Back to All Events

Talking Food at 1900: Aquaculture - The Dinner

chris.jpg

Introducing TALKING FOOD AT 1900a new 3-part series at 1900 aimed to engage, challenge and educate on a variety of topics in the food world. Our first dialogue will be all about the world of "AQUACULTURE: the rearing of aquatic animals or the cultivation of aquatic plants for food."

We are thrilled to welcome to 1900 Building and The Restaurant at 1900, Christopher Haatuft, Executive Chef of Lysverket in Bergen, Norway, and Magdalena Wallhoff, a veteran of the aquaculture industry. On Saturday, January 26th, Christopher and Magdalena will lead a discussion about why they do what they do, and the importance of aquaculture in today's evolving food industry. The talk will be moderated by travel/food photographer and writer, Bonjwing Lee. Please reserve your spot for this unique talk, which is free and open to the public - space is limited.

And on Sunday, January 27th, we welcome Christopher into the kitchen at The Restaurant at 1900, where along with Executive Chef Linda Duerr and team, they will present a 5-course meal with pairings, designed to highlight the aquaculture industry and bring attention to its culinary possibilities. This can be booked on The Restaurant at 1900's website http://therestaurantat1900.com - menu is below and it looks fantastic!

$150/person - includes pairings by Doug Frost, tax and tip

NEW ZEALAND ORA KING SALMON 
COROMANDEL OYSTER NAGE

ginger, leek & daikon 
Japanese horseradish gnocchi

KANPACHI CRUDO 
frozen coconut, ponzu gelee 
Thai basil, shiso, scallion 
sesame dressing

LOIN OF RABBIT & MANILLA CLAMS 
artichokes & crispy prosciutto 
gold potato puree 
Pernod butter sauce

BROWN BUTTER COLUMBIA RIVER STURGEON 
pickled pearl onions & enoki mushrooms
fermented barley, royal trumpet crepes
stone ground mustard cream

SUNCHOKE FLINT CORN PUDDING
stewed golden raisins
pumpkin seed ice cream 

CHRISTOPHER HAATUFT (via freundevonfreunden)
Christopher Haatuft is a very contemporary cook; he is mostly self-taught, describes himself as a 'locavore' - which means that he cares about the regional cuisine -, he values social responsibility, is committed to teamwork and impresses with his intelligence.

Its minimalist gourmet restaurant, Lysverket, is located in the KODE 4 gallery complex in downtown Bergen, with an adjoining bar and nightclub. He can certainly compete with the famous Scandinavian chefs on an international level, such as Magnus Nilsson and René Redzepi, from Fäviken in Sweden and Noma in Denmark, and yet, his philosophy and cooking are something very Norwegian Bergisches, own. He speaks of neo-fjordCoastal geography and bio-mountain farmers, sustainable aquaculture and the abandonment of major suppliers. Here, a tattooed punk with gold teeth has become a shaved representative of the Locavore movement, and chances are good that he will soon become the Next Big Nordic Thing . 

At the time of the launch of Lysverket 2013, Christopher Haatuft had an exact vision of how to locate his project in his immediate environment, and he can clearly formulate it: "Norway has the longest coastline in the world. At the same time our little area is one of the most outrageous parts of this world. It is characterized by a very specific landscape. I wanted to get something going , just because of itthis place exists, "says Haatuft. He is very direct in his style; one who stands behind what he says. He tirelessly establishes connections between his actions and the culture, history and landscape of his homeland. On a short journey through this landscape, we learn a lot about the great challenge of catching salmon in the fjords and about the importance of Norwegian Black Metal. It quickly becomes clear that both physical and ideological sources feed the idea behind the restaurant.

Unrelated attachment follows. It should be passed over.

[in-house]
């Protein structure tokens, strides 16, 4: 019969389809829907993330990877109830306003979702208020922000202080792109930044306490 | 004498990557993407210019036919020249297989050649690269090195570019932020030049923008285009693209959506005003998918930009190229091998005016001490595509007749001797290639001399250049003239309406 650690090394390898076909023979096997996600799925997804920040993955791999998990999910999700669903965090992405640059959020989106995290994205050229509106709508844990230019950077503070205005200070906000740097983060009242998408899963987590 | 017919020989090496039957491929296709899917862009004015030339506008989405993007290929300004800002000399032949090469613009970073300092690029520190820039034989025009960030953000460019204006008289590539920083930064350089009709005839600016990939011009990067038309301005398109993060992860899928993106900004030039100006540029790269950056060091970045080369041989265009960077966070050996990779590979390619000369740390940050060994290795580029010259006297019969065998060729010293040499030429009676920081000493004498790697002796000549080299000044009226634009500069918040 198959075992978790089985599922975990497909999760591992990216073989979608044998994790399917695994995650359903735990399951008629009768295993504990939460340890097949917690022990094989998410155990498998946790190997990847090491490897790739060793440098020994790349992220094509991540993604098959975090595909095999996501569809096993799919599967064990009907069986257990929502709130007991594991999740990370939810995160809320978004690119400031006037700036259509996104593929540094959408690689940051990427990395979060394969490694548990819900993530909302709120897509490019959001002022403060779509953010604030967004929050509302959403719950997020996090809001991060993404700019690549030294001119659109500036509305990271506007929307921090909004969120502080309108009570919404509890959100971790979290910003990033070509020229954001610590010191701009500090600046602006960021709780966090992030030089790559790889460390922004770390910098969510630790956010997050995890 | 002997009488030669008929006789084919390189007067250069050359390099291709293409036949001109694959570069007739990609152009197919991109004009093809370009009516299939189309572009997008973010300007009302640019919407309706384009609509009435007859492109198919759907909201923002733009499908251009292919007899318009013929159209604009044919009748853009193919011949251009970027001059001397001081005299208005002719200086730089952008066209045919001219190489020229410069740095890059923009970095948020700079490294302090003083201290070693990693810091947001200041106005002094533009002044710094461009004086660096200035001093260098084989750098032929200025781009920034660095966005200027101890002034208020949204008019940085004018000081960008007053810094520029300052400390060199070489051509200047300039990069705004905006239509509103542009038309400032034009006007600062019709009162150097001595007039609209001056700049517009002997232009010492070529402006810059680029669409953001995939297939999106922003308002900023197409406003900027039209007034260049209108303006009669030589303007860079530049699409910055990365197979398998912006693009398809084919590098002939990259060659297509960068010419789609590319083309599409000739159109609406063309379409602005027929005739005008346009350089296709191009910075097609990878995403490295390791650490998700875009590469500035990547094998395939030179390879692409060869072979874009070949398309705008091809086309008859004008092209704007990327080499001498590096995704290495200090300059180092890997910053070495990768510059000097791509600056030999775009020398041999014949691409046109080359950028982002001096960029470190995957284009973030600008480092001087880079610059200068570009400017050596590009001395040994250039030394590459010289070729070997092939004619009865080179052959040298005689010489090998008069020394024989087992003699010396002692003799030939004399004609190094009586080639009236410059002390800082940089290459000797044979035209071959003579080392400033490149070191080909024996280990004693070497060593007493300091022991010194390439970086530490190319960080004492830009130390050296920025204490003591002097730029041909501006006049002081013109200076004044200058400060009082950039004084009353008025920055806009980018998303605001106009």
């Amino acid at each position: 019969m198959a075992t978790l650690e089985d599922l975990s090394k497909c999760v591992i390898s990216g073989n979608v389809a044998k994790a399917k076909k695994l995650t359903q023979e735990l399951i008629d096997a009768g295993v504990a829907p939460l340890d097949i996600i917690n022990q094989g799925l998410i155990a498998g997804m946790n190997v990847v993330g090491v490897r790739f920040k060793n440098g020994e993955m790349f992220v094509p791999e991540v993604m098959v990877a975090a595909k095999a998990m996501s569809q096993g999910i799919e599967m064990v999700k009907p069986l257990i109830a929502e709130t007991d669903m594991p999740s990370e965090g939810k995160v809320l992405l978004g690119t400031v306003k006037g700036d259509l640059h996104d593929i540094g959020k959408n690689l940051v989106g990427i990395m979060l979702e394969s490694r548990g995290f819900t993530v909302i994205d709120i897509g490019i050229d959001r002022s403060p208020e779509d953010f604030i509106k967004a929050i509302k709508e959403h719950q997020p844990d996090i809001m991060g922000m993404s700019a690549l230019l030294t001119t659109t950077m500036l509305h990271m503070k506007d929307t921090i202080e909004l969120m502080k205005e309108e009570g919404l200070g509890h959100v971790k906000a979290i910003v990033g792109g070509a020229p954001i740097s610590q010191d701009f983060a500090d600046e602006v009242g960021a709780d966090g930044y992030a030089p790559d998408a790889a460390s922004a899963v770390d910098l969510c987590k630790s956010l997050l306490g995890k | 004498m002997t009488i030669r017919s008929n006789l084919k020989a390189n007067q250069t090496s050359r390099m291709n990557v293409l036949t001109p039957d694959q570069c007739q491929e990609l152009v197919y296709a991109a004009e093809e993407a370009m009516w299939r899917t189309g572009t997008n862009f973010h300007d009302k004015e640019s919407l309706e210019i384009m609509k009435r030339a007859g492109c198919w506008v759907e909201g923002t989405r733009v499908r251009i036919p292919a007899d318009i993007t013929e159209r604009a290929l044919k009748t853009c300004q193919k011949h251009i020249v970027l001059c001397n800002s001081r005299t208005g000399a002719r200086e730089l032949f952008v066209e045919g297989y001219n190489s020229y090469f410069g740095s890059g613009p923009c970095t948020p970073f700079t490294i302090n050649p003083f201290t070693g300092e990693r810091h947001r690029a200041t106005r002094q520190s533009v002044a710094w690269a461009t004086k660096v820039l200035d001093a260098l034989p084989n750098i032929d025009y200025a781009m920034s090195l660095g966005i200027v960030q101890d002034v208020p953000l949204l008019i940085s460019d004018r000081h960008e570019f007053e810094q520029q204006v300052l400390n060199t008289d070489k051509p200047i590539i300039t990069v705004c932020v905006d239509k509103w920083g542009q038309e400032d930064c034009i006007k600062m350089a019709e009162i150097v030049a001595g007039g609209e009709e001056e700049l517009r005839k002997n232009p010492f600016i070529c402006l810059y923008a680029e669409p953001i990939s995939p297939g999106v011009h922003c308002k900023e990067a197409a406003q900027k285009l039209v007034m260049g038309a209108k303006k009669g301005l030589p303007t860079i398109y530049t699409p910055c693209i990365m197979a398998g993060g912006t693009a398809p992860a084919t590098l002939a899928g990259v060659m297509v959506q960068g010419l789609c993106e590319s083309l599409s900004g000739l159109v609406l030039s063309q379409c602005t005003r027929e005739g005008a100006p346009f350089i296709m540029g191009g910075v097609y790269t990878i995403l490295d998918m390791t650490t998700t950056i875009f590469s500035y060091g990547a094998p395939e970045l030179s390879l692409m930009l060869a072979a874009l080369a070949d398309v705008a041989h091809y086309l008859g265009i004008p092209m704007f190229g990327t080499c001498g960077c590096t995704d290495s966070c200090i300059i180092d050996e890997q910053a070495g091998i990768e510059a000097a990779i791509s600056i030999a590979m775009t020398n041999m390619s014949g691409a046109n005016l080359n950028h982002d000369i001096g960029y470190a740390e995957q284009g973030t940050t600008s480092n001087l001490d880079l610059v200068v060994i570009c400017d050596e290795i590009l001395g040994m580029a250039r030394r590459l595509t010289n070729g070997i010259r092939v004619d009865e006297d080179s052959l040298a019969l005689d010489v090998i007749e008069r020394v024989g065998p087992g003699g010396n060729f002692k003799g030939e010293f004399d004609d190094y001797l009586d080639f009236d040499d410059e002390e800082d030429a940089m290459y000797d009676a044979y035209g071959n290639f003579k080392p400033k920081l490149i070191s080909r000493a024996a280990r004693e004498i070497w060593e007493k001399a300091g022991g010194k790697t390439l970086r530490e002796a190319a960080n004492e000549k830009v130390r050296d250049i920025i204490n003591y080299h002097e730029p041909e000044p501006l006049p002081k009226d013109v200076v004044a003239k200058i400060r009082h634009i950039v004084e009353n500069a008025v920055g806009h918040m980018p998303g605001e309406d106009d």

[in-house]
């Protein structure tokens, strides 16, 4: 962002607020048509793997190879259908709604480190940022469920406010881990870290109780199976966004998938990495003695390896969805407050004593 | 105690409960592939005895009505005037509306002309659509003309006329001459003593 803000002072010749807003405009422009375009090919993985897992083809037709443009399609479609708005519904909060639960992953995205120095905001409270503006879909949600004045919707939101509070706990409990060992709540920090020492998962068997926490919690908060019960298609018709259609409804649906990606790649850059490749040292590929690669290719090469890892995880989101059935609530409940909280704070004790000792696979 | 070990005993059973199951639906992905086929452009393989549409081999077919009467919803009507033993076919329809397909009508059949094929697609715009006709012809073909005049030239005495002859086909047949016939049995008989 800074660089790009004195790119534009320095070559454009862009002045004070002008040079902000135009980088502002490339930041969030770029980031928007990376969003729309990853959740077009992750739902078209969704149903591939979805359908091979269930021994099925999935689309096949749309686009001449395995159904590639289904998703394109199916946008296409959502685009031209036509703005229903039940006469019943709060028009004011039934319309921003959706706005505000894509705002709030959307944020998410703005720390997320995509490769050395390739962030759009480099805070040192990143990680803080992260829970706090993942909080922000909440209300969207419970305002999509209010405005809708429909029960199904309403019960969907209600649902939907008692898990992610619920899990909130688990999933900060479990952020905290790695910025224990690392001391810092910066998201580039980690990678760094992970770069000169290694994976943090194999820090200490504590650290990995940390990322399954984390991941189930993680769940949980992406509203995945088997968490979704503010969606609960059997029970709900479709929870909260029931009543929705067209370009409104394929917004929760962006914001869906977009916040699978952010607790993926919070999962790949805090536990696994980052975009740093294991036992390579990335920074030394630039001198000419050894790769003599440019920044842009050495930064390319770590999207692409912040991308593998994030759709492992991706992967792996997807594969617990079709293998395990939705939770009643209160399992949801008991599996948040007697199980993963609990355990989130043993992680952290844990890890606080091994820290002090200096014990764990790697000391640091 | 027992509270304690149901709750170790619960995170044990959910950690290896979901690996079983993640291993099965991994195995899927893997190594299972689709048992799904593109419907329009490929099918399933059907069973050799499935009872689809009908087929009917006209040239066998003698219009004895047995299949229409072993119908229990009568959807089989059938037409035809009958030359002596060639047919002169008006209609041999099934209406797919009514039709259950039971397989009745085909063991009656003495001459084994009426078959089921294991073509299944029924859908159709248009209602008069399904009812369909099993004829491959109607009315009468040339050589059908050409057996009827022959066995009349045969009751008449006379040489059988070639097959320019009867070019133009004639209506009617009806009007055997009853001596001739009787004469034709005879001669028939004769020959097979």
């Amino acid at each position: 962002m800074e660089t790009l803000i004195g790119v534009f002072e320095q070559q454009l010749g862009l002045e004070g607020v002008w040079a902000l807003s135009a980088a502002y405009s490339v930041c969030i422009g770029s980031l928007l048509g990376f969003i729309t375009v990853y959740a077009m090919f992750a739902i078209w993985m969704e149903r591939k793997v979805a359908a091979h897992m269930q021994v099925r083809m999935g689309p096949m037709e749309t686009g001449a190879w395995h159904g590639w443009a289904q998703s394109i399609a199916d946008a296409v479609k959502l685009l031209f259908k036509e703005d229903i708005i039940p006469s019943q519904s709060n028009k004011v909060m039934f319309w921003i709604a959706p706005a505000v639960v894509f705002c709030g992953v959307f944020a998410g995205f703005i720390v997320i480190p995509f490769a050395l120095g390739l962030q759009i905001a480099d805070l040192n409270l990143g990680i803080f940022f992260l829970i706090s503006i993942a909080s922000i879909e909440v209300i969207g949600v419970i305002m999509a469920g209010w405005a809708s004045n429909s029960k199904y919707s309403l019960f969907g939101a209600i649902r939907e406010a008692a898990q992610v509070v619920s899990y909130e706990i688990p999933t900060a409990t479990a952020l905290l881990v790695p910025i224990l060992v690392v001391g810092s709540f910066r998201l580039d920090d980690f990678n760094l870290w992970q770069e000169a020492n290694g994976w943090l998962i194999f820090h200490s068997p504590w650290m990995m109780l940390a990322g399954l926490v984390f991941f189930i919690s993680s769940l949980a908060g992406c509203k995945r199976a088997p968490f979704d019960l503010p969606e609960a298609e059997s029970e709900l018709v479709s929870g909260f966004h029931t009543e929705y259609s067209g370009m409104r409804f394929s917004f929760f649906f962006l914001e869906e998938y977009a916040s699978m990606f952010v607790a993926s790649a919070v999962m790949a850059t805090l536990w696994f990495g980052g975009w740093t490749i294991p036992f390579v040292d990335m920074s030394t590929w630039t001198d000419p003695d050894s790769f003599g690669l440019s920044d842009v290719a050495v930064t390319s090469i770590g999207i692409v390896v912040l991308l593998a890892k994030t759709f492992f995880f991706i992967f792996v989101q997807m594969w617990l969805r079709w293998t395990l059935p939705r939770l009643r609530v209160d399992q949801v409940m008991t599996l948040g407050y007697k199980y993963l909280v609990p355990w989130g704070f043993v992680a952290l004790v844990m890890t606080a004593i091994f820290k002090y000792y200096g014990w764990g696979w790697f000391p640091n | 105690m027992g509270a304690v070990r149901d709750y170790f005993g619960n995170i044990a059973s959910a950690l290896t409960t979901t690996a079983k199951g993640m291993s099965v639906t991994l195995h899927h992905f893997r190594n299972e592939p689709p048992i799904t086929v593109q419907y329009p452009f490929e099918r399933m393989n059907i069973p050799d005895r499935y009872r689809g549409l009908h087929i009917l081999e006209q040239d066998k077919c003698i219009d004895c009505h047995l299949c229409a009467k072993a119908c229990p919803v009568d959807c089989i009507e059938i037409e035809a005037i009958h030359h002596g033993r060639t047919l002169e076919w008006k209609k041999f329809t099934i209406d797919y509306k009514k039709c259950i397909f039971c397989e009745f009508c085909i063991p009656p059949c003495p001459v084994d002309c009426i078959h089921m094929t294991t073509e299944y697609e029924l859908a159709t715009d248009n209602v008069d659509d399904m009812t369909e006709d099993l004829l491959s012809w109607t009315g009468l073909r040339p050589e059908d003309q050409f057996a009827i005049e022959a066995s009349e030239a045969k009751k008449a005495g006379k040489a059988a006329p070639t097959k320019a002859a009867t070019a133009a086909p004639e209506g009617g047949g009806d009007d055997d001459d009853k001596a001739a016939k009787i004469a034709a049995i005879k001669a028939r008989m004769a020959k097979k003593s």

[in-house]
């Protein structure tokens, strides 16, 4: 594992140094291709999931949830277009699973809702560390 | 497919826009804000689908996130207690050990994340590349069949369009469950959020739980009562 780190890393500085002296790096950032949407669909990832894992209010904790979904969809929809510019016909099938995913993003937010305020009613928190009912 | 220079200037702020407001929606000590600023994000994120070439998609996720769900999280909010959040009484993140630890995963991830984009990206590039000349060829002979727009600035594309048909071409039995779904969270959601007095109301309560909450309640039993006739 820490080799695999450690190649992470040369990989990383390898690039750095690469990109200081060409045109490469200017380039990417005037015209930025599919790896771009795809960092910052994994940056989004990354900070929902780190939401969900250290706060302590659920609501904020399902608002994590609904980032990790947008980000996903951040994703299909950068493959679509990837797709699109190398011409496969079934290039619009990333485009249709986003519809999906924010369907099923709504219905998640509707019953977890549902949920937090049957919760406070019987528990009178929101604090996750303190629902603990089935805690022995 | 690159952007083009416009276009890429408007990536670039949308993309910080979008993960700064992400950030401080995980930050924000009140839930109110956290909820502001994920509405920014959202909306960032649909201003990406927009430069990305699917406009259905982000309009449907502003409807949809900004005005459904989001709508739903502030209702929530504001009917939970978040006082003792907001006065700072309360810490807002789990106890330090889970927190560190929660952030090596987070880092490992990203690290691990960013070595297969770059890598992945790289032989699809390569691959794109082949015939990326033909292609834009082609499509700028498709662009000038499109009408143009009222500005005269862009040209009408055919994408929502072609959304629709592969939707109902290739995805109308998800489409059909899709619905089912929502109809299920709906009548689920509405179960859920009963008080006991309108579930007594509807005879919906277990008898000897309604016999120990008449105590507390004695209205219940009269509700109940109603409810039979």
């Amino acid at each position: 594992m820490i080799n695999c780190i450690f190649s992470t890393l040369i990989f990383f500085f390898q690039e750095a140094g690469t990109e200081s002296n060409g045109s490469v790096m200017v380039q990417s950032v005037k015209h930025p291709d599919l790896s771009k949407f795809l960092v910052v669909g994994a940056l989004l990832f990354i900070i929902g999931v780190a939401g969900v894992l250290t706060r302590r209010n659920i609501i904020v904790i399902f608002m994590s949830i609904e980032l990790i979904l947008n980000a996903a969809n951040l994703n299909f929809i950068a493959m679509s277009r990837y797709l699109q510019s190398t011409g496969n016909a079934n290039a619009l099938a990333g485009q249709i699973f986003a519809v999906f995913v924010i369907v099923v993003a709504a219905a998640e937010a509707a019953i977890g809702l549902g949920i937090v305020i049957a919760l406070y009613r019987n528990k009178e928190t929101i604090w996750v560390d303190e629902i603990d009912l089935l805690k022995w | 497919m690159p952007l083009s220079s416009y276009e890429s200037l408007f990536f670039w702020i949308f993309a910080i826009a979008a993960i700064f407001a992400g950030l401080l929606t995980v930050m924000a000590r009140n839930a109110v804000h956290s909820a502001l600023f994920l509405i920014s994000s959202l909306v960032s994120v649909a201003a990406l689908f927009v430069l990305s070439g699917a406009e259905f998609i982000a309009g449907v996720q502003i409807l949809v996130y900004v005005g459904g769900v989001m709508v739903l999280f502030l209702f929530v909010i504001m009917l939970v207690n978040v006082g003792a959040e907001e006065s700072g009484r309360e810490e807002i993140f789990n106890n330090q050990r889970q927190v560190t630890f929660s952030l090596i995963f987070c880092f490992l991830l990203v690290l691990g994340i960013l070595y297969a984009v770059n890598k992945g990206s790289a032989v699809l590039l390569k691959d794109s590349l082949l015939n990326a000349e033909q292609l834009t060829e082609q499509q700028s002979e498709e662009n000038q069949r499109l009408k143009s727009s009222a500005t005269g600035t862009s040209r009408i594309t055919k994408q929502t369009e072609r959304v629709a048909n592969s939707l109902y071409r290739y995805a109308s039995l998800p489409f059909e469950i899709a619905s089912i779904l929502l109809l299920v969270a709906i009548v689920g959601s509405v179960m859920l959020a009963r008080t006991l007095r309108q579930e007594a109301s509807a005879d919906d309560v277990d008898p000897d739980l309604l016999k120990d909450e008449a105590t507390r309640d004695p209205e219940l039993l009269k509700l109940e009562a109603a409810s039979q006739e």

Haatuft grew up in Bergen and was a teenager of the punk scene. He was ruthlessly brushed against the anti-establishment: "I've been protesting all the time." But he does seem to realize the limitations of such anarchic instincts, as well as the inertia that often brings the political left to a standstill. "I do not have enough ass in my pants for a tough anarchist," he says. "I am pragmatic: I can cook. The left always thinks only of what it is next, making itself dependent on an evil against which it has to position itself. I would rather be for something and lure the opponents to my side. "The LysverketIn its conception, it corresponds to "the idea of what I want to be as a human being." In the fifteen years he now works in gastronomy, he came across mainly in conventional agriculture and conventional aquaculture-two areas where he is particularly committed to changing the status quo. He speaks of the "enemy that pollutes the fjords and unifies our food."

MAGDALENA WALLHOFF
Magdalena Wallhoff-Lamprecht is an executive at Tilabras, a young seafood start-up in Brazil, farming tilapia with lessons learned from seafood's most competitive companies and smaller biodynamic farms.  She also acts as advisor to the Gordon and Betty Moore Foundation in Palo Alto, CA, as they seek to transform global food production through investments and grants.    Magdalena has been in the seafood industry since 2002.  Starting as a sales assistant, Magdalena eventually led global sales and supply chain at Regal Springs, the world's largest tilapia producer, and drove the company's remarkable involvement in public health and community development in Honduras and Mexico.  She sits on non profit boards, and speaks on the power of for-profit and non-profit ventures collaborating. She lives in the San Juan Islands (WA, USA) with her four children.

TalkingFood-Aquaculture.jpg